Speculations Regarding an Ex Post Facto Indictment

Finally, the last and most interesting basis for appeal is the possibility that this case was an ex post facto indictment. Ex post facto laws are explicitly prohibited by Article 1, section 10 of the U.S. constitution to the states (all powers denied to the States are enumerated in this section).

It reads: “No state shall…pass any bill of attainder, ex post facto law, or law impairing the obligation of contracts, or grant any title of nobility.”

The great Alan Dershowitz—a self-described liberal democrat and civil libertarian famous for defending O.J. Simpson and President Trump during his impeachment trial—has argued (Timestamp: 1:52:13) that this case is ex post facto:

They made up the law after the alleged acts occurred. This is all ex post facto. Nobody six years ago, sitting and contemplating how to list expenses, would ever been able to imagine that anybody could construct a legal system that would convict based on that. So it is ex post facto.”

However, the basis for this claim is unclear. The author has read claims on internet forums that NY §175.10 was repealed and reinstated after Trump’s alleged crimes, and that the state of New York retroactively created false records on their website showing the law had been on the books since 2014.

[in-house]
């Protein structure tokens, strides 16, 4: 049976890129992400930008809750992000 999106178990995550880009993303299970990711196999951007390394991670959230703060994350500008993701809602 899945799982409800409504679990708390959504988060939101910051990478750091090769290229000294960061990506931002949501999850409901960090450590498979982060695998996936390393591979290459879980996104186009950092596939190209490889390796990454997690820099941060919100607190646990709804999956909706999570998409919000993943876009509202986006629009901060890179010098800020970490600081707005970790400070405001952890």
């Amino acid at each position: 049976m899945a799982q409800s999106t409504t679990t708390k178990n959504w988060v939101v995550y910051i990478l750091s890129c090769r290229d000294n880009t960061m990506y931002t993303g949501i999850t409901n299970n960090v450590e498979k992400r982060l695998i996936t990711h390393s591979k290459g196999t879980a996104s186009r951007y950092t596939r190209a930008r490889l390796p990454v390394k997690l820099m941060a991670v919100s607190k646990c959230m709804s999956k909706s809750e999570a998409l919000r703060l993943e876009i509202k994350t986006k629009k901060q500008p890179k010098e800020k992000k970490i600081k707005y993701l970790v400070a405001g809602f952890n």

This author has found these claims to be without merit but worthy of investigation for the following reason:

Given the reputation, expertise and political disposition of Alan Dershowitz, there is reason to believe he has expert knowledge regarding this issue and lacks a political motivation to lie. That he is simply mistaken remains entirely possible.

As far as this author can tell, the basis for the claim of an ex post facto prosecution rests on the accounting decision to list the NDA reimbursement to Cohen as a “legal expense” rather than a “campaign expenditure.”

According to the GAAP principles followed by accountants in the U.S., there is no reason to list a legal invoice as anything other than a legal expense. Thus, a de facto law is created by this indictment which retroactively incriminates an action that was not illegal at the time. This would make the case an ex post facto indictment which then lends authority to the U.S. appellate courts for New York’s violation of Article 1, section 10.

Dershowitz is not alone in this regard, however. Richard Levine wrote a column for The Federalist agreeing with Dershowitz’s claim:

The forced joining of an expired misdemeanor with a felony charge created a new law, without any legislative action. Not only did Bragg violate Trump’s Sixth Amendment rights, which necessitate the appropriate transmission of the specific charges faced, but Bragg constructed the de facto equivalent of ex post facto law.”